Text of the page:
In late June, a minor brouhaha erupted when the library at the University of Arkansas suspended reporters from the Washington Free Beacon, an online newspaper, from using its special collections. The reason given by library administrators was that on multiple occasions the newspaper’s reporters had published content from those collections without asking permission, as library policy requires. Much has been made in the right-wing press about the politics supposedly surrounding this conflict: in the incident that resulted in the Free Beacon‘s ban, it had published interview transcripts that put Hillary Clinton in a bad light; the Free Beacon is a conservative publication, and the library dean is reportedly a donor to the Clinton Foundation. But while the political issues in this particular case are interesting and may be worthy of discussion, I want to focus on a different issue: the practice of making patrons request library permission before republishing (in whole or in part) content drawn from documents in our special collections.
It’s in the nature of special collections that their holdings are, well, special. They generally include not only formally and commercially published documents that are rare or highly valuable, or that have a particular relevance to the host institution, but also rare and unique unpublished documents in a variety of formats. Some of these will be under copyright (as is the case with the tape recordings from the University of Arkansas’s library); others will be in the public domain. In the case of documents that are under copyright, it’s relatively rare—though not unheard of—for the library to be the copyright holder.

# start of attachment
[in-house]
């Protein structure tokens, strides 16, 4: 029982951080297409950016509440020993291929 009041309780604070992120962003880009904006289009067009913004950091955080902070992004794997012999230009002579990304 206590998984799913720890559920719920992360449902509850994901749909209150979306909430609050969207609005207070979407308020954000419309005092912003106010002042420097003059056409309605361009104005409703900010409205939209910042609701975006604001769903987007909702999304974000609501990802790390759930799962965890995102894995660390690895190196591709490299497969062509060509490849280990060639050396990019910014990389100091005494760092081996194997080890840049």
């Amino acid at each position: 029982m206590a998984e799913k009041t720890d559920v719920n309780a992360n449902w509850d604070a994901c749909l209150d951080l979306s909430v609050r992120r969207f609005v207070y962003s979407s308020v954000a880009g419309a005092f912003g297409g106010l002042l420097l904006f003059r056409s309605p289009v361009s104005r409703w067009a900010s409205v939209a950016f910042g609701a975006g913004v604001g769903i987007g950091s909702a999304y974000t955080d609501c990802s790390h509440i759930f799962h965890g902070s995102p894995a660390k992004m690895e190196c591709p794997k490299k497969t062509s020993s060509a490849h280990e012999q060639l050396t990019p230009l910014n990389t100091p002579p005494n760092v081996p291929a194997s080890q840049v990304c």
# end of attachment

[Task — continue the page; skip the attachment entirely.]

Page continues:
Where the library is the copyright holder, the library is completely within its rights to require patrons to ask permission before making use of the documents in question that goes beyond fair use. And where the document is under a copyright held by someone other than the library, it makes sense for the library to let patrons know that the law puts certain limits on their use of the document. If the materials have been donated or lent to the library under restrictive terms, the library is of course obliged to abide by those restrictions as well.
What is much less clear to me is how a library can justify (in the absence of a donor restriction) requiring patrons to ask permission to make lawful use of the content of materials that are in the public domain. Such requirements appear to be quite standard in academic libraries; you’ll find “permission to publish” requirements at Willamette University, at Stanford, at Arizona State University, and at the University of Utah (my own institution), among many others. Some libraries (for example, Princeton‘s) require patrons to ask permission before even quoting from documents housed in their special collections, even if those documents are in the public domain.